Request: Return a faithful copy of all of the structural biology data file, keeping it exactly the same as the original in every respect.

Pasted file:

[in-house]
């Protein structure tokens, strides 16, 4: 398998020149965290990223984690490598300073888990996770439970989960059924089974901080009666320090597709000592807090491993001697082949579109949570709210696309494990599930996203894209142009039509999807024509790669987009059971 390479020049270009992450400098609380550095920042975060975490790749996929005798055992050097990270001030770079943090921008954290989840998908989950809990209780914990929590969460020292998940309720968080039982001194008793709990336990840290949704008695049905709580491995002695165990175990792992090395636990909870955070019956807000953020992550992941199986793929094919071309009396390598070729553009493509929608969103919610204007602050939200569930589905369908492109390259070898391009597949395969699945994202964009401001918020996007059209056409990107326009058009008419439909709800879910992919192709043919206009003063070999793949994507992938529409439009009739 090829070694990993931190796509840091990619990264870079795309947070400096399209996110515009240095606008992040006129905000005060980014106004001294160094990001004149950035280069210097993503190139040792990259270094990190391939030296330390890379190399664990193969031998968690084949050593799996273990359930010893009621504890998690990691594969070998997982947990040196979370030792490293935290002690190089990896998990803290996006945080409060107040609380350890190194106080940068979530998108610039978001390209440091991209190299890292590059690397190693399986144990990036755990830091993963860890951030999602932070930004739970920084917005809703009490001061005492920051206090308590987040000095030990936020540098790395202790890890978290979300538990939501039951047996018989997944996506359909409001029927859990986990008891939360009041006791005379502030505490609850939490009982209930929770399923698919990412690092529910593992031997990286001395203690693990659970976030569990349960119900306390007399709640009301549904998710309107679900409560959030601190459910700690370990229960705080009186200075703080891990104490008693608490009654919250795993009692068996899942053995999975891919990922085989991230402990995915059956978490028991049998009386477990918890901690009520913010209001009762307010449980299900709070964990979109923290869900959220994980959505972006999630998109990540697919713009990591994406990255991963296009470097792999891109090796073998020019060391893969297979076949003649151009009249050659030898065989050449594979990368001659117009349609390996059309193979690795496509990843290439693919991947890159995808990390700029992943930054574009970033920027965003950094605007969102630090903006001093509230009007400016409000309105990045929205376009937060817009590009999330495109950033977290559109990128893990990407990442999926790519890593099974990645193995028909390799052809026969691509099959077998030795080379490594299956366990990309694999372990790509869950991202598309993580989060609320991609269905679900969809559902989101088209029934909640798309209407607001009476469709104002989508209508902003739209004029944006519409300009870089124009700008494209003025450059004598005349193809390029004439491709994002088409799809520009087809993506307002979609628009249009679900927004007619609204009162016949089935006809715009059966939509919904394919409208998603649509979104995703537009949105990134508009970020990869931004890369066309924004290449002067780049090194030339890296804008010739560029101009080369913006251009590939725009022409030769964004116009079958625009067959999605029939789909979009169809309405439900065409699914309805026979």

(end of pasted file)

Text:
[in-house]
């Protein structure tokens, strides 16, 4: 398998020149965290990223984690490598300073888990996770439970989960059924089974901080009666320090597709000592807090491993001697082949579109949570709210696309494990599930996203894209142009039509999807024509790669987009059971 390479020049270009992450400098609380550095920042975060975490790749996929005798055992050097990270001030770079943090921008954290989840998908989950809990209780914990929590969460020292998940309720968080039982001194008793709990336990840290949704008695049905709580491995002695165990175990792992090395636990909870955070019956807000953020992550992941199986793929094919071309009396390598070729553009493509929608969103919610204007602050939200569930589905369908492109390259070898391009597949395969699945994202964009401001918020996007059209056409990107326009058009008419439909709800879910992919192709043919206009003063070999793949994507992938529409439009009739 090829070694990993931190796509840091990619990264870079795309947070400096399209996110515009240095606008992040006129905000005060980014106004001294160094990001004149950035280069210097993503190139040792990259270094990190391939030296330390890379190399664990193969031998968690084949050593799996273990359930010893009621504890998690990691594969070998997982947990040196979370030792490293935290002690190089990896998990803290996006945080409060107040609380350890190194106080940068979530998108610039978001390209440091991209190299890292590059690397190693399986144990990036755990830091993963860890951030999602932070930004739970920084917005809703009490001061005492920051206090308590987040000095030990936020540098790395202790890890978290979300538990939501039951047996018989997944996506359909409001029927859990986990008891939360009041006791005379502030505490609850939490009982209930929770399923698919990412690092529910593992031997990286001395203690693990659970976030569990349960119900306390007399709640009301549904998710309107679900409560959030601190459910700690370990229960705080009186200075703080891990104490008693608490009654919250795993009692068996899942053995999975891919990922085989991230402990995915059956978490028991049998009386477990918890901690009520913010209001009762307010449980299900709070964990979109923290869900959220994980959505972006999630998109990540697919713009990591994406990255991963296009470097792999891109090796073998020019060391893969297979076949003649151009009249050659030898065989050449594979990368001659117009349609390996059309193979690795496509990843290439693919991947890159995808990390700029992943930054574009970033920027965003950094605007969102630090903006001093509230009007400016409000309105990045929205376009937060817009590009999330495109950033977290559109990128893990990407990442999926790519890593099974990645193995028909390799052809026969691509099959077998030795080379490594299956366990990309694999372990790509869950991202598309993580989060609320991609269905679900969809559902989101088209029934909640798309209407607001009476469709104002989508209508902003739209004029944006519409300009870089124009700008494209003025450059004598005349193809390029004439491709994002088409799809520009087809993506307002979609628009249009679900927004007619609204009162016949089935006809715009059966939509919904394919409208998603649509979104995703537009949105990134508009970020990869931004890369066309924004290449002067780049090194030339890296804008010739560029101009080369913006251009590939725009022409030769964004116009079958625009067959999605029939789909979009169809309405439900065409699914309805026979």